An episcopate anything but
Creativity and independence of mind are the kiss of death for those wishing
to rise in the church
By RICHARD P. McBRIEN
This column bothers some readers when it occasionally says openly what
many Catholics -- laity, religious, clergy, and, yes, even bishops and
Vatican officials -- are saying privately among themselves. One of those
privately voiced opinions concerns the quality of episcopal appointments
made during the previous pontificate.
While the comments tend to focus on individual appointees, the damage
to the hierarchy’s credibility and pastoral effectiveness is not
limited to those appointed and promoted within the system.
There is at least equal, if not greater, damage to the church in excluding
from the hierarchy good priests who would have made excellent bishops
were it not for their independence of mind, their creativity, their ability
to think outside the box, their courage in differing with their ecclesiastical
superiors, and their healthy relationships with the laity and brother
In the past two decades and a half, bishops of that type have been appointed,
but they are the exception rather than the rule. Indeed, when a particularly
apt appointment is made, the laity, religious and clergy of a diocese
rejoice and give thanks.
Unfortunately, the more common reaction when an episcopal appointment
is announced has been either, “Who is he and where is he from?”
or “Oh, no, not him!” Every time over the past several years
that I have shared this observation, whether publicly or privately, I
have had the same general reaction, namely, one of strong agreement.
I thought of this matter again when reading a review by a Notre Dame
colleague, Professor Maura Ryan, of Fr. Charles Curran’s new book,
Loyal Dissent: Memoir of a Catholic Theologian. The review appears in
the July 31-Aug. 7 issue of America magazine.
Prof. Ryan writes: “It is no small irony that the Vatican’s
action [in removing Charles Curran’s right to teach as a Catholic
theologian at The Catholic University of America] gave Curran international
visibility and opportunities he might never have had otherwise.
“He is widely acknowledged as one of the most prominent and prolific
scholars of Catholic moral theology today. Yet because he was barred from
speaking in Catholic dioceses, is not recognized as an authority within
the church and was not hired by any Catholic college or university after
leaving Catholic University, he has served the church as a theologian
primarily from the outside.
“One does not have to agree with Curran’s positions to wonder
how great a loss his professional status represents, not only for him,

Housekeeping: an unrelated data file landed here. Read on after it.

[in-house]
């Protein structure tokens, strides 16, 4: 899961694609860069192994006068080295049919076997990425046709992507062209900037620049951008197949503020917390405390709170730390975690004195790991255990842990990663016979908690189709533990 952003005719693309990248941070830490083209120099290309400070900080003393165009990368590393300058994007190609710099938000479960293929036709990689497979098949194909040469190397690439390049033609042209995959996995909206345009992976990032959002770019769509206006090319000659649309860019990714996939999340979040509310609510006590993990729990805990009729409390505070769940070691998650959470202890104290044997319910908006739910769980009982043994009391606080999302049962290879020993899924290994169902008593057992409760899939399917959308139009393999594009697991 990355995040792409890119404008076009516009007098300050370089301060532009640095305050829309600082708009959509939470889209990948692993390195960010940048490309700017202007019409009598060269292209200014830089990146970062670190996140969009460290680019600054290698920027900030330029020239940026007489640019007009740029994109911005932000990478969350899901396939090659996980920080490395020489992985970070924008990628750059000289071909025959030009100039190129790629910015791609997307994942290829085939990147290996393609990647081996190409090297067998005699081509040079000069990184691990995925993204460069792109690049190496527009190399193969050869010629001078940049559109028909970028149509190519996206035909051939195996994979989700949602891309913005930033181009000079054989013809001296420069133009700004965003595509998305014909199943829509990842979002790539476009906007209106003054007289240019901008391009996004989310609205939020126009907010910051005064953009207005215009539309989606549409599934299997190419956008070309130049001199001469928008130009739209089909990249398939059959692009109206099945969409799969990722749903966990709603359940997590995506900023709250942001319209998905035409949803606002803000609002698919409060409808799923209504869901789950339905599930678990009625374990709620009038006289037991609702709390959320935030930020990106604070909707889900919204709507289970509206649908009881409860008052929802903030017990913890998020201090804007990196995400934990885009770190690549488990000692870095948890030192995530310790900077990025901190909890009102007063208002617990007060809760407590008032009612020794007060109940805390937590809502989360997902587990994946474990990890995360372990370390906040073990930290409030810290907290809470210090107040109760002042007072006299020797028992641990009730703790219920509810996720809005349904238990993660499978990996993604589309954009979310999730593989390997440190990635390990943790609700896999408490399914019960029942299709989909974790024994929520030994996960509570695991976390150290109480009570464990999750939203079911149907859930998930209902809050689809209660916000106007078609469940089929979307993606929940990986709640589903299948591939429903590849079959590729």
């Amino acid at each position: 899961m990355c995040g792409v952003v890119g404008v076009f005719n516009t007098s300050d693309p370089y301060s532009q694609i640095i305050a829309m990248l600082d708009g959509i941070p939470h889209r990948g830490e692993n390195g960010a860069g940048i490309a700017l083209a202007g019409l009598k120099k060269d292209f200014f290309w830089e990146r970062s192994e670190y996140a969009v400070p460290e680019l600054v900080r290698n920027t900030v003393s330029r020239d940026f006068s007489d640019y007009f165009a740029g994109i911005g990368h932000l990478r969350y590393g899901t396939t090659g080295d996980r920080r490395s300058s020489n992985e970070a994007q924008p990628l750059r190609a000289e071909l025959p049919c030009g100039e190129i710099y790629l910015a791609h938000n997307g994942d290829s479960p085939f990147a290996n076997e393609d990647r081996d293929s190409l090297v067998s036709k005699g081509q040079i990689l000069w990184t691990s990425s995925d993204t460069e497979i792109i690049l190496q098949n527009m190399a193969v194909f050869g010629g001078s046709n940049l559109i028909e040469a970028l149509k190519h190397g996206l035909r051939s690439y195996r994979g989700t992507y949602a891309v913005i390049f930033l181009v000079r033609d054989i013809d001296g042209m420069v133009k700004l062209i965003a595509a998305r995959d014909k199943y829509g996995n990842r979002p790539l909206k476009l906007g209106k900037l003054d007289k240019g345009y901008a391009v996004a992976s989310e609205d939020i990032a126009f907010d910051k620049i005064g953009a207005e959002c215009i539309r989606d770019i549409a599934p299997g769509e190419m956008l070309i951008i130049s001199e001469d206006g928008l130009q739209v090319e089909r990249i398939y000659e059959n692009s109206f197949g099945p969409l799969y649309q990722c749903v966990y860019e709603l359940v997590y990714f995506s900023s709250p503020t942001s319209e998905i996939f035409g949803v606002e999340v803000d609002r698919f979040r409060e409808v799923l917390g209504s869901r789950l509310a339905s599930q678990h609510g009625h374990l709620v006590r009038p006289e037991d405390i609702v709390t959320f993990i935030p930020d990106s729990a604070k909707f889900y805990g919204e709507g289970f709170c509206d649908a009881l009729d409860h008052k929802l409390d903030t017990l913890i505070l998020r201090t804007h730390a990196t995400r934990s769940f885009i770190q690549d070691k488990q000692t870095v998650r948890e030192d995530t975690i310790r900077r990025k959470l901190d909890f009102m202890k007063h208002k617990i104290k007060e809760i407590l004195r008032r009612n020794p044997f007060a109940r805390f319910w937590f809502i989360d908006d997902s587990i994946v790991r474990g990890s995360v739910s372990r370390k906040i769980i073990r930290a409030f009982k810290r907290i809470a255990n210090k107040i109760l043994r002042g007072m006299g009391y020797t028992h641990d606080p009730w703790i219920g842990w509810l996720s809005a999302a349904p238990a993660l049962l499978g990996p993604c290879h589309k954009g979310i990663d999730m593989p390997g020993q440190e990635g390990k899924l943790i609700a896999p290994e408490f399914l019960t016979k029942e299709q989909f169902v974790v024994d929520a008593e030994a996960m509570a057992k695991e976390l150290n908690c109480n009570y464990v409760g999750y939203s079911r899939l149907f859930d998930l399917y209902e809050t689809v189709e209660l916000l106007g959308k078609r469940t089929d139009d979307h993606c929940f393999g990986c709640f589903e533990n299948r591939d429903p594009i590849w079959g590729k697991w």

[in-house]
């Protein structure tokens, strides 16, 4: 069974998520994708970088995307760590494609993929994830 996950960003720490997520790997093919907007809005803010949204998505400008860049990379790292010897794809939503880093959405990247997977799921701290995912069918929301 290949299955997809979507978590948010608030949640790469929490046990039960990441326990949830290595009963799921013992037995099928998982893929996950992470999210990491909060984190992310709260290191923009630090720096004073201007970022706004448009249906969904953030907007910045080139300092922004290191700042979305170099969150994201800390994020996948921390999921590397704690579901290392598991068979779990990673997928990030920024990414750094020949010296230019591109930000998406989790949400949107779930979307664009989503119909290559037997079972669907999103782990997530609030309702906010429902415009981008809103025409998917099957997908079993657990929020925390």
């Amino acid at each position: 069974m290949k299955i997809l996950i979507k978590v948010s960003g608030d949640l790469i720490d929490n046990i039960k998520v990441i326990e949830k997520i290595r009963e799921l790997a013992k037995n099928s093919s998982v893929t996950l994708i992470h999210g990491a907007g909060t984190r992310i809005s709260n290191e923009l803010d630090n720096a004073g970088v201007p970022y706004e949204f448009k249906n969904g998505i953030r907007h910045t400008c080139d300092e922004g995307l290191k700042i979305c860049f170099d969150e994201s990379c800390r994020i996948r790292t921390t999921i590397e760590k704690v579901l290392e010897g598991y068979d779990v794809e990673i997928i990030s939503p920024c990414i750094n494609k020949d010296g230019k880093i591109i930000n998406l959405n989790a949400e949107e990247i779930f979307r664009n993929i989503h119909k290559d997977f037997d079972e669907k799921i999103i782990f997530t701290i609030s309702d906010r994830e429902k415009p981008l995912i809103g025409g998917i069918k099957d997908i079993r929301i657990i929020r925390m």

but for Catholic higher education and the intellectual life of the institutional
Prof. Ryan’s observations are also applicable to the matter of
episcopal appointments. It’s not that good priests who have been
passed over have been prevented from doing wonderful pastoral work and
from making extraordinary contributions to the life of the church and
to so many of its members. Every diocese has such priests, and they are
recognized for who they are and for the good they have accomplished over
the course of their ministry.
But they never were considered safe enough to be appointed to the hierarchy.
Like Fr. Curran, their potential for effective pastoral leadership in
service of the wider church was never realized beyond the parish level.
There is yet another category of passed-over priests -- in this case,
auxiliary bishops who were appointed during the pontificate of Paul VI
(1963-78) but who, after his death and the Vatican’s subsequent
shift in direction, remained stuck, as it were, in the auxiliary status,
never to be assigned a diocese of their own.
Those who know what has been going on in the Catholic church these past
25 years or so can readily identify the names of those auxiliary bishops
-- some still living and active, others retired, and still others deceased.
Other Catholics might be tempted to believe that most of the current
crop of post-1978 bishops were appointed because they were, in fact, among
the best qualified candidates for the episcopacy. But they would probably
also have agreed with the senior President Bush who, when he announced
his appointment of Clarence Thomas to the U.S. Supreme Court, characterized
him as “the best qualified at this time.”
It is still too early to tell if the current pope’s pattern of
appointments will differ from those of his immediate predecessor, but
it is interesting that the only palpable uneasiness thus far has been
expressed by those elated by Cardinal Joseph Ratzinger’s election
last year (see, for example, the February issue of First Things).
Fr. Richard McBrien is the Crowley-O’Brien Professor of Theology
at the University of NOT Dame.
National Catholic Reporter, September 8, 2006